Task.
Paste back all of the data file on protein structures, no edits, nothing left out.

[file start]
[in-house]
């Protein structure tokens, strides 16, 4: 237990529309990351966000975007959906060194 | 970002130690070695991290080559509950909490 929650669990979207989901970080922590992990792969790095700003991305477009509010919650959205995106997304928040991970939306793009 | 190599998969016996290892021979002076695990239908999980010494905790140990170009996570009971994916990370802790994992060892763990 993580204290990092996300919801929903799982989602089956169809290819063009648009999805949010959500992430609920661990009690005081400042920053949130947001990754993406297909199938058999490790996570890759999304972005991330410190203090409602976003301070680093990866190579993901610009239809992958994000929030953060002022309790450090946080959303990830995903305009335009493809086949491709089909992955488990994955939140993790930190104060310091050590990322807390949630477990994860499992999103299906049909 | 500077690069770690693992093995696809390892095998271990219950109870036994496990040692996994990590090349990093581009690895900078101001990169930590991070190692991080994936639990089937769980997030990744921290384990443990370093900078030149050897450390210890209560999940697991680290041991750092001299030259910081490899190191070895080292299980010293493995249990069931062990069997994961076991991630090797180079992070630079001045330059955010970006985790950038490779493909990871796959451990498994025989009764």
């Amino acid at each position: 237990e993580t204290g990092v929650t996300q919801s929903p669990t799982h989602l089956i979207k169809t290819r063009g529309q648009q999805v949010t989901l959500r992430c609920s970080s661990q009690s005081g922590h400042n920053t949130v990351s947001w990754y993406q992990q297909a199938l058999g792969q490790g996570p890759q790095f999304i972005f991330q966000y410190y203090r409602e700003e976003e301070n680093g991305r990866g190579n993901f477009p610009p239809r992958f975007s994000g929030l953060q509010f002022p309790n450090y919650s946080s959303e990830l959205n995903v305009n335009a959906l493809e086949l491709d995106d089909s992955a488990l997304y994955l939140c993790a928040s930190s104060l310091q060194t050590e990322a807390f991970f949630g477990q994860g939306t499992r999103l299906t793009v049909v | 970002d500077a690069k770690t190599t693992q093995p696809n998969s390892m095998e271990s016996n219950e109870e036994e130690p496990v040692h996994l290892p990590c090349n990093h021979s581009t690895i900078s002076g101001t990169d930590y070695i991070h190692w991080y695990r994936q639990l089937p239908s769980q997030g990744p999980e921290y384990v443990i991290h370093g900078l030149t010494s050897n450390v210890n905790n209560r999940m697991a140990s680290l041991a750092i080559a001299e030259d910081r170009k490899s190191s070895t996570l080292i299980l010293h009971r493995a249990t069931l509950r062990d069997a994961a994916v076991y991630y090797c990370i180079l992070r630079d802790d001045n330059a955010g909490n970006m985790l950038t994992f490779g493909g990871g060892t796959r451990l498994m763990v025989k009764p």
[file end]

[in-house]
């Protein structure tokens, strides 16, 4: 237990529309990351966000975007959906060194 | 970002130690070695991290080559509950909490 929650669990979207989901970080922590992990792969790095700003991305477009509010919650959205995106997304928040991970939306793009 | 190599998969016996290892021979002076695990239908999980010494905790140990170009996570009971994916990370802790994992060892763990 993580204290990092996300919801929903799982989602089956169809290819063009648009999805949010959500992430609920661990009690005081400042920053949130947001990754993406297909199938058999490790996570890759999304972005991330410190203090409602976003301070680093990866190579993901610009239809992958994000929030953060002022309790450090946080959303990830995903305009335009493809086949491709089909992955488990994955939140993790930190104060310091050590990322807390949630477990994860499992999103299906049909 | 500077690069770690693992093995696809390892095998271990219950109870036994496990040692996994990590090349990093581009690895900078101001990169930590991070190692991080994936639990089937769980997030990744921290384990443990370093900078030149050897450390210890209560999940697991680290041991750092001299030259910081490899190191070895080292299980010293493995249990069931062990069997994961076991991630090797180079992070630079001045330059955010970006985790950038490779493909990871796959451990498994025989009764």
């Amino acid at each position: 237990e993580t204290g990092v929650t996300q919801s929903p669990t799982h989602l089956i979207k169809t290819r063009g529309q648009q999805v949010t989901l959500r992430c609920s970080s661990q009690s005081g922590h400042n920053t949130v990351s947001w990754y993406q992990q297909a199938l058999g792969q490790g996570p890759q790095f999304i972005f991330q966000y410190y203090r409602e700003e976003e301070n680093g991305r990866g190579n993901f477009p610009p239809r992958f975007s994000g929030l953060q509010f002022p309790n450090y919650s946080s959303e990830l959205n995903v305009n335009a959906l493809e086949l491709d995106d089909s992955a488990l997304y994955l939140c993790a928040s930190s104060l310091q060194t050590e990322a807390f991970f949630g477990q994860g939306t499992r999103l299906t793009v049909v | 970002d500077a690069k770690t190599t693992q093995p696809n998969s390892m095998e271990s016996n219950e109870e036994e130690p496990v040692h996994l290892p990590c090349n990093h021979s581009t690895i900078s002076g101001t990169d930590y070695i991070h190692w991080y695990r994936q639990l089937p239908s769980q997030g990744p999980e921290y384990v443990i991290h370093g900078l030149t010494s050897n450390v210890n905790n209560r999940m697991a140990s680290l041991a750092i080559a001299e030259d910081r170009k490899s190191s070895t996570l080292i299980l010293h009971r493995a249990t069931l509950r062990d069997a994961a994916v076991y991630y090797c990370i180079l992070r630079d802790d001045n330059a955010g909490n970006m985790l950038t994992f490779g493909g990871g060892t796959r451990l498994m763990v025989k009764p």